Workers' compensation insurance explained

By Allstate

Last updated: January 1

Workers' compensation insurance provides essential protection for both employers and employees in the event of work-related injuries or illnesses. To better understand it, we’ll get into what it is, the different types, how it works and what it typically covers.

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What is workers' compensation insurance?

Workers' compensation insurance (more commonly referred to as ‘workers comp’ or ‘workman’s comp’) helps pay for medical expenses and lost wages if an employee gets hurt or sick due to their job, according to the Insurance Information Institute (III). For example, if a warehouse worker injures their back while lifting heavy boxes, workers' comp may cover the medical bills and part of their salary while recovering. This benefit protects both the employee with support and the employer from potential legal issues.

Who needs workers' compensation insurance?

Designated to assist employees facing work-related injuries or illnesses (regardless of who was at fault). Worker's compensation insurance is mandatory in many states for most types of businesses. Workers’ compensation insurance is designed to benefit employees who face job-related injuries or illnesses (regardless of who was at fault), so many states require it for most types of businesses. If you run a business, you should check your state's specific regulations to ensure you’re in compliance with your state’s laws. However, any business that depends on employees should consider workers comp.

Who pays for workers’ compensation insurance?

An employer pays for workers’ compensation insurance, not the employee.

Is workers’ compensation insurance required?

Workers' compensation insurance is required in many, but not all, states, according to the III. You’ll need to check your state’s specific laws to see whether or not workers comp is required. You can look up your state’s official resources through the U.S. Department of Labor.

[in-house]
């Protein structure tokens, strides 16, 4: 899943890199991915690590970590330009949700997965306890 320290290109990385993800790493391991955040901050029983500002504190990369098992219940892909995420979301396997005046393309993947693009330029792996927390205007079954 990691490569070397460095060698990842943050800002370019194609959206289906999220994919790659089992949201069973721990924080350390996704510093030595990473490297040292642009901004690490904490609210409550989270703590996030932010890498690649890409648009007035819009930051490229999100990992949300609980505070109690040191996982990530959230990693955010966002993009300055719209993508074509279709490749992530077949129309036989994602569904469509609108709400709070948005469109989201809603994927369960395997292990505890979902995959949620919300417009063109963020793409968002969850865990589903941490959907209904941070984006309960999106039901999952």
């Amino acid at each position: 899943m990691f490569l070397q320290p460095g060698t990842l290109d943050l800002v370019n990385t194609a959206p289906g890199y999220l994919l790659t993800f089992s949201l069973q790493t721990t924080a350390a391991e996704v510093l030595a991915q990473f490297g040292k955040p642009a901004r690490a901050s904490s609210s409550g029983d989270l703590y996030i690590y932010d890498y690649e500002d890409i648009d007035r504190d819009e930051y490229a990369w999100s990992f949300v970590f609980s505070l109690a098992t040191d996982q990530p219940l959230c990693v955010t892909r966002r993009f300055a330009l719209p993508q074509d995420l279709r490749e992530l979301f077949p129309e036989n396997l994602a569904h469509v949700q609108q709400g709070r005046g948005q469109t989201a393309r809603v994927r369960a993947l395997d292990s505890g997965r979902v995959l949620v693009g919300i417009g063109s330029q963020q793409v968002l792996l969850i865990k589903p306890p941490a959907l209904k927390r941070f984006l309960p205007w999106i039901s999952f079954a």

This requirement can also vary based on the type of business you have. For example, sole proprietors and partnerships are not required to get workers comp in many states, explains the III.

Types of workers’ comp coverages

When getting workers’ compensation insurance for your business, there are generally two parts to the policy, explains the III. Part One (Coverage A) provides the employees’ compensation coverage, and Part Two (Coverage B) liability coverage for employers.

Part One coverage

Part One covers the basic benefits mandated by law, including medical care, lost wages, rehabilitation services and death benefits if applicable according to the Department of Labor. These benefits may vary state-to-state.

Part Two coverage

Part Two extends coverage beyond what the law requires and is only triggered if the employer is found liable for gross negligence or misconduct leading to the employee’s injury or illness.

What is covered by workers’ compensation insurance?

Workers’ compensation insurance covers a range of aspects related to work-related injuries or illnesses. Let’s explore some of these coverages.

Wage replacement

This aspect ensures that employees receive a portion of their wages while recovering and unable to work.

Medical treatment

Workers' compensation covers the medical expenses incurred for treating injuries or illnesses sustained in the workplace.

Disability benefits

Employees with long-term disabilities may receive disability benefits, providing financial support for ongoing challenges.

Death benefits

In tragic cases where a worker loses their life due to work-related incidents, death benefits provide financial support to the deceased employee's family or dependents.

What’s typically not covered by workers' comp?

While quite comprehensive, workers' comp does not cover certain situations, such as:

  • Injuries resulting from drug/alcohol use
  • Injuries occurring off work premises or outside work hours
  • Pre-existing health conditions unaffected by work
  • Injuries from employee negligence or misconduct

How do claims work for workers comp?

When an employee suffers a work-related injury or illness, they file a claim with their employer's workers' comp insurance provider. The provider then investigates the claim, determines coverage, and handles medical payments and wage replacement. This often prevents lawsuits against the employer.

How is cost for workers’ comp insurance determined?

Premium costs vary based on the company's industry, location (requirements vary by state), payroll, safety initiatives, and claims history. Businesses can help control costs by implementing strong safety measures and creating an injury-prevention program. Ultimately, workers' compensation is a worthwhile investment for fostering a safe and supported workforce. By following these recommended guidelines, businesses can ensure compliance with workers' compensation regulations while safeguarding the wellbeing of their employees.